Musings on Success from an Insecure Millennial

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Writing 101, Day Nineteen: Don’t Stop the Rockin’

Today is a free writing day. Write at least four-hundred words, and once you start typing, don’t stop. No self-editing, no trash-talking, and no second guessing: just go. Bonus points if you tackle an idea you’ve been playing with but think is too silly to post about.

What does success mean? As I stare into the face of the future, my perspective from “start here” jumps and skips, like a buffering video with a slow internet connection. I am old enough and qualified enough to be a part of any workforce – friends of mine write at Hallmark, teach music full time, are pursuing masters degrees, building their portfolios and climbing the career ladder. Already. Because I am also young enough to have not had the time to gather a string of positions, awards, rewards, or any comprehensible smattering of “I’m a grown-up now” adjectives. I substitute teach and am building my piano studio, and finding ways of becoming a significant part of the music community in my city.

And I am happy. I mean, at least I think so, until I read other people’s impressive bios – specifically writers’ bios, or today, another blogger’s bio. (Someone I almost know from Kansas City, who I could almost be friends with if I wanted to.)  Their success seems so within reach, like, “I could so do that,” and yet so impossible. I would need time, resources, and more know-how than I currently possess. And it is at this point that my problem solving skills come into question.

How good am I at solving my own perceived “problems”? For many 20-something’s, this just means “how can I get what I want now” – the job I want, the credentials I want, the happiness that comes with a satisfying career. And today, a satisfying career is defined by our world’s youngest as changing jobs at the speed of light to pursue what we want now. Thank you society for creating a generation of millennials who expect to inherit the world on a string, sitting on a rainbow.

I don’t have the string around my finger, if you know what I mean. I am basically a freelance music teacher, substitute teaching and teaching privately.

Hello? This would’ve sounded great to me at 16! Even now, if I put all my other goals and dreams about life out of my mind, what I do for a living sounds pretty satisfying. I’ve always wanted to teach music, and have never been one to be tied down to have-to’s and inflexible schedules. Sometimes I just feel a little imposter-ish, not going the full time route that my education prepared me for. I don’t get paid in the summer like other music teachers at public schools. Instead of a summer off, I get to work harder than I would during the school year at a different job that pays me less.

So, if what I want is consistency throughout the calendar year, success at writing in addition to teaching music, how do I solve my problem? That is the question.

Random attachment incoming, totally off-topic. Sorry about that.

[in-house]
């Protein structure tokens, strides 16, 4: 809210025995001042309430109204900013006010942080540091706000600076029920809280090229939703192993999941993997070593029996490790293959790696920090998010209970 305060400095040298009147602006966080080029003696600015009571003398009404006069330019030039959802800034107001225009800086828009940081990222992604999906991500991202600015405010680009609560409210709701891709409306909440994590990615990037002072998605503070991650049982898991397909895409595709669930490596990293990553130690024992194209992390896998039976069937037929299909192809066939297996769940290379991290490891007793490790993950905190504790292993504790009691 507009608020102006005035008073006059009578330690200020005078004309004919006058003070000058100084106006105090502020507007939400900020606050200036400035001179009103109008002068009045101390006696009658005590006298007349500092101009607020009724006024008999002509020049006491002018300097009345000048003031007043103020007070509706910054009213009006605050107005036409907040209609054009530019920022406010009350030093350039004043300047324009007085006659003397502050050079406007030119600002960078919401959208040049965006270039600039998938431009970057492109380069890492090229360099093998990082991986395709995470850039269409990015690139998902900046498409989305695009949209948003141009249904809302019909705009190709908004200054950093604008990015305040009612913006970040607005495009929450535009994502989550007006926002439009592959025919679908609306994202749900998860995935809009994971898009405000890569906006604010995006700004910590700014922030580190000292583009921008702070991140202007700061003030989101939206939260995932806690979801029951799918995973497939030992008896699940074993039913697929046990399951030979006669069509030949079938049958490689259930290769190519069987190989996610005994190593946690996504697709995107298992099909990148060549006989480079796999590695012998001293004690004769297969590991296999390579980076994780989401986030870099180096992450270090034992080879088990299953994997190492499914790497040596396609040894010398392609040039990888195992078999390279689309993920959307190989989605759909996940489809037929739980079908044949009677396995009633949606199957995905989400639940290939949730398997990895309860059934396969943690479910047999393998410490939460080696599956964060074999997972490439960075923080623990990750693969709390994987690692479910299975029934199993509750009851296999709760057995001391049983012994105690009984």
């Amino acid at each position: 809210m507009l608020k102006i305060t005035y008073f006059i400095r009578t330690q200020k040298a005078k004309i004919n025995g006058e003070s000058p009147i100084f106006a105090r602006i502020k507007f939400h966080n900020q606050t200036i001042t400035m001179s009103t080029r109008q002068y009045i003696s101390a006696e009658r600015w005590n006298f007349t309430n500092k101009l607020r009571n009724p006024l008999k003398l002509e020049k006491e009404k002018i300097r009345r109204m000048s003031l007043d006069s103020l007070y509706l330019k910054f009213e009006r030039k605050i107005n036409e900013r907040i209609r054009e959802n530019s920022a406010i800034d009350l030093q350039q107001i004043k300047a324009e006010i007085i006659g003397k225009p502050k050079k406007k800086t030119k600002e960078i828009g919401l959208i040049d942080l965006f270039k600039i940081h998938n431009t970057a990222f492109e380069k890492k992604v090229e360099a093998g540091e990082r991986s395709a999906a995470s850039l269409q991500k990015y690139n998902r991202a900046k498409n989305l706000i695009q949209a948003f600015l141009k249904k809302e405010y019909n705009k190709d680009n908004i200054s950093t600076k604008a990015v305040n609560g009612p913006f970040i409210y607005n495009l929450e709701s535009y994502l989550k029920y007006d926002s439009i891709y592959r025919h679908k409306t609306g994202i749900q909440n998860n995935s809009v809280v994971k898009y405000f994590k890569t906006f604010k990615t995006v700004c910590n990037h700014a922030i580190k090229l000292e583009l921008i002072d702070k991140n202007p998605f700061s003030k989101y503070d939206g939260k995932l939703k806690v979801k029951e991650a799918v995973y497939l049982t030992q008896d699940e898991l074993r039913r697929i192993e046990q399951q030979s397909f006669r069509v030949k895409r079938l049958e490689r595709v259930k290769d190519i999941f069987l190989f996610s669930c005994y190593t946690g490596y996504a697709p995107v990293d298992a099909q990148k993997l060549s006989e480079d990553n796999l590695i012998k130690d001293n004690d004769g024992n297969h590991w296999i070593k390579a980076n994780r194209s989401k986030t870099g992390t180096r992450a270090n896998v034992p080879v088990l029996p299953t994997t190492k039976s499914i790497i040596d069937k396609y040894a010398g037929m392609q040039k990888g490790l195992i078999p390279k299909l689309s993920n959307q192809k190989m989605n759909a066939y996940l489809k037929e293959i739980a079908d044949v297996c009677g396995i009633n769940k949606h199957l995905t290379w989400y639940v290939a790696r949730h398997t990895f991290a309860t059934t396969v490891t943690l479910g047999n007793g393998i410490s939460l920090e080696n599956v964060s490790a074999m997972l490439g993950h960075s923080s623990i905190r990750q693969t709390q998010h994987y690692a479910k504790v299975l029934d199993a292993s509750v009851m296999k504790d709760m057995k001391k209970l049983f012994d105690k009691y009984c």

I’ve never been the best problem solver. I’m more of the resourceful just-in-the-nick-of-time fix-it sort of person. I can figure out how to store food in the refrigerator when I am all out of clean tupperware, for example. When it comes to the long term questions of life, I am neither confident enough in my decision making skills or research skills to institute big change in my own life. In the past, I have been known to have emotional break downs when faced with serious problems I am responsible for solving. (How do I form an aural memory of 50 musical works from the past 500 years along with memorizing their names, composer names, and years of composition? Um, pardon me while I go cry in a corner because I can’t instantly, easily get what I want.)

I think in this day and age, success means getting what you want. And more and more, it means getting to do what you love and get paid for it. The feeling of being successful is a tough one to get a hold of though, like the rabbit that lures on the dogs in a race. The rhetorical carrot dangling just ahead, whispering mouth watering promises in our ears as we chase it.

Hare Coursing: I always knew I was a bit of a dingo.
Hare Coursing: I always knew I was a bit of a dingo.

And then sometimes success is being happy. I’ll tell you right now I’m not satisfied with that answer. Because happiness is NOT going to magically show up on our doorstep the minute we enter our dream jobs. We can be grateful for doing work we enjoy, but happiness is a personal choice in any walk of life.

If success is a vapor, slipping in and out of our cupped hands due to the nature of its complexity, maybe the ultimate question is really, Am I happy?

And the answer to that question, for me, is yes, mostly, and when I am thankful.

I live a life full of love and joy, I am cared for by people and by the hand of God and in this I find grace enough to cover me. Though I often chase potential and get emotionally caught up in the acquisition of worldly accolades (I’d love to win writing contests or be published or have a blog that contributes to my income), I do experience a sense of great meaning and purpose in what I do (teach music), and I can’t forget the overwhelming blessings I have been given outside of work (my husband, my family, my friends, and my home).

How ironic that I have always sought after consistency and security that now, having reached it I refuse to be content. Here’s to hoping this feeling will spur me on towards becoming a better teacher, better writer, better me.

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